SPRINGFIELD -- Illinois taxpayers will have a little more spending money next year.
With a temporary income-tax increase expiring Wednesday, a typical family of four with an income of $83,000 will pay $930 less in 2015, according to the Illinois Department of Revenue.
That is, if the reduction sticks.
The drop in the tax rate means a steep decline in revenue for the state. The state faces a $2 billion deficit through the end of the fiscal year in June. The individual rate drops from 5 percent to 3.75 percent, while the corporate income tax rate declines from 7 percent to 5.25 percent.
Incoming Republican Gov. Bruce Rauner has a stiff challenge if he's to allow the surcharge to be reduced, as he favors. The architect of the increase -- now vanquished Democratic Gov. Pat Quinn -- campaigned on making the hike permanent, and the Democratic-controlled legislature planned on it when it passed this year's budget.
Rauner might need to take a multiyear approach to achieve what he wants with the budget, suggested a House Republican. It's something Rauner himself hints at with his plan to slice the tax rate to its pre-2011 level of 3 percent in four years. He would support tax changes to encourage business growth and perhaps a broadened sales tax.
And the state could face an ever bigger deficit than previously anticipated.
Rauner was steamed this month when he learned state agencies are seeking an additional $760 million in supplemental funding for the remainder of the year. He contends the Quinn administration lowballed anticipated spending.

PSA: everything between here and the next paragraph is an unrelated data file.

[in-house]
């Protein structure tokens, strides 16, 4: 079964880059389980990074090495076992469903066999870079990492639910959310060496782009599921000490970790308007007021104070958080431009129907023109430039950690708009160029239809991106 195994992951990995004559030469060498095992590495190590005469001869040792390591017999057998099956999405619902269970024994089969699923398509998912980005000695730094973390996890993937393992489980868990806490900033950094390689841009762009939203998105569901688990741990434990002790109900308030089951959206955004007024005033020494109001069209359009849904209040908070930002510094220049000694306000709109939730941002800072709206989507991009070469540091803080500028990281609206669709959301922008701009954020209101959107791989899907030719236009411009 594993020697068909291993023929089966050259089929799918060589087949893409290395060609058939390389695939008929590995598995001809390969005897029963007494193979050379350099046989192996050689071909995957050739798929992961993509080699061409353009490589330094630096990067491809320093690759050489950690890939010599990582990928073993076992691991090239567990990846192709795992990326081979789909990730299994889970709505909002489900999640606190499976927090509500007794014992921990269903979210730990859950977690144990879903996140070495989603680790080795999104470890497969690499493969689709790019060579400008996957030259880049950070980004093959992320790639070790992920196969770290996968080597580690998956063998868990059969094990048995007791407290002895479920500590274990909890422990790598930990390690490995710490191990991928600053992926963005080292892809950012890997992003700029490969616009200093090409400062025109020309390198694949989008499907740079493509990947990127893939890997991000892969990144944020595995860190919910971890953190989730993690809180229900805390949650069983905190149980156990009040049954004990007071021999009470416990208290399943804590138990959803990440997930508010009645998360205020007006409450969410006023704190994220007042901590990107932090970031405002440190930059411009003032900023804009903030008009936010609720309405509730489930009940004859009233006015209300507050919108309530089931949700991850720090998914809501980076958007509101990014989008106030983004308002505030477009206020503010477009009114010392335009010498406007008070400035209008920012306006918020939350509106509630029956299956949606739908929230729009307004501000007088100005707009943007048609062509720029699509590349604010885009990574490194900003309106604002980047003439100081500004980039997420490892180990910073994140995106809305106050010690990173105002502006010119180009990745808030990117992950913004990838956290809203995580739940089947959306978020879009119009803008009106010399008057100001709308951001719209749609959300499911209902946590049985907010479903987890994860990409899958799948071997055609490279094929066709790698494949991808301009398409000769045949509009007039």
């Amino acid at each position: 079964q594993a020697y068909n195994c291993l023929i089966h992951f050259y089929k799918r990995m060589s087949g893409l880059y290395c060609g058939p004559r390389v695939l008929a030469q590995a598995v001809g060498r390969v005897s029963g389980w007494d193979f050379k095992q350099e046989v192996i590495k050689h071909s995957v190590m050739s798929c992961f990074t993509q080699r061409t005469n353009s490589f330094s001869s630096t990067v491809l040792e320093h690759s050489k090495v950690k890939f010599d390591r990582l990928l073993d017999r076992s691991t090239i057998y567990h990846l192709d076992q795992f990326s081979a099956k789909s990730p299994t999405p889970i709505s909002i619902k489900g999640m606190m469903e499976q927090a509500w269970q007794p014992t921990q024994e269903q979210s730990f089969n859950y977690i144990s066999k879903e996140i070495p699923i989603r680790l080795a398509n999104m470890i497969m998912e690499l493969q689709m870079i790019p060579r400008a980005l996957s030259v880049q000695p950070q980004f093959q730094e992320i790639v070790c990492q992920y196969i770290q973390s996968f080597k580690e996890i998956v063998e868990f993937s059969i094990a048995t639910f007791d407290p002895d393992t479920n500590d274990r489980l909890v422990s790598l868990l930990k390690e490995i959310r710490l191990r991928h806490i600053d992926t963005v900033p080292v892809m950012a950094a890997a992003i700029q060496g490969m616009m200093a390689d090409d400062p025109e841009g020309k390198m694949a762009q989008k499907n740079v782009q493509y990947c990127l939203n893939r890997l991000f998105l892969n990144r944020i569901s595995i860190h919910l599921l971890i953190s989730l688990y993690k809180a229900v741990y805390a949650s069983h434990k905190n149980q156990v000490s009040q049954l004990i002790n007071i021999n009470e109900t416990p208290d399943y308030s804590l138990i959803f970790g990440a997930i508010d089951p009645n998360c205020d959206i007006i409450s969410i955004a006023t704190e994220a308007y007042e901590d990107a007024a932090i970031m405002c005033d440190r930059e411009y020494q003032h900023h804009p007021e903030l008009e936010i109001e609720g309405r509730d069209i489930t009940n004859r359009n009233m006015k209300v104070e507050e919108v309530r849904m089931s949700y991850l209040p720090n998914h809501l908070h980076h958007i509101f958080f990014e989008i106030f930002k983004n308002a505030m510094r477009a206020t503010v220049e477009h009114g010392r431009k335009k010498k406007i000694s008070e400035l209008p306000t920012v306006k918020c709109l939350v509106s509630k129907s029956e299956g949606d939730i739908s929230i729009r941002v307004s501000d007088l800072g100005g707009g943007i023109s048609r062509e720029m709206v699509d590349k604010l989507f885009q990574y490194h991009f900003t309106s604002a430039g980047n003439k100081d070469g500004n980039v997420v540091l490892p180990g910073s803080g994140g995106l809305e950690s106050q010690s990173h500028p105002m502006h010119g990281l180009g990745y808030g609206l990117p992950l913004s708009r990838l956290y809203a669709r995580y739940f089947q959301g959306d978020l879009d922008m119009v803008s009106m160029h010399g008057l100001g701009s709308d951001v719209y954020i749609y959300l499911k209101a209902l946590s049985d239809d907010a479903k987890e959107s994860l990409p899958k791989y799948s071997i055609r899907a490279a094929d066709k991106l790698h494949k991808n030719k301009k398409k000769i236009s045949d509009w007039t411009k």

"This type of fundamentally dishonest budgeting is the true cause of Illinois' massive budget hole," Rauner spokesman Mike Schrimpf said Monday.
Majority Democrats in the legislature have told Rauner the state can't meet its obligations if the tax surcharge expires,
"I do not think we can," said Rep. Barbara Flynn Currie of Chicago, the Democrats' No. 2 in the House. "Whether that's the only source of revenue, that's another question entirely."
The surcharge produced some heady numbers. According to the General Assembly's bipartisan budget analysts, it's produced nearly $32 billion -- during a full year, an average of $7.8 billion. It was sold as a way to catch up on underfunded pension obligations and pay overdue bills; Democrats and the GOP disagree on how much ground was gained.
Senate President John Cullerton, a Chicago Democrat, wants to give Rauner a chance to make his financial case. But he wants the newcomer to "show his work when it comes to how we can follow up on our commitments to education and human services while at the same time rolling back the tax increase," spokeswoman Rikeesha Phelon said.
The task of digging out without the help of additional tax revenue is possible, but it won't be painless, said Rep. David Harris of Arlington Heights, the ranking Republican on the House Revenue and Finance Committee. He suggests whittling away at it over several years.
"You're not going to pass a multiyear budget, but one could lay out a strategic, multiyear plan of how we get back to zero," Harris said.
Senate GOP budget expert Matt Murphy of Palatine says it's up to Democrats in the legislature to cooperate and not just sling mud.
"To create this impression," Murphy said, "that it's incumbent upon Gov. Rauner to grovel to the speaker and the Senate president to help solve a budget crisis that they created ... is absurd."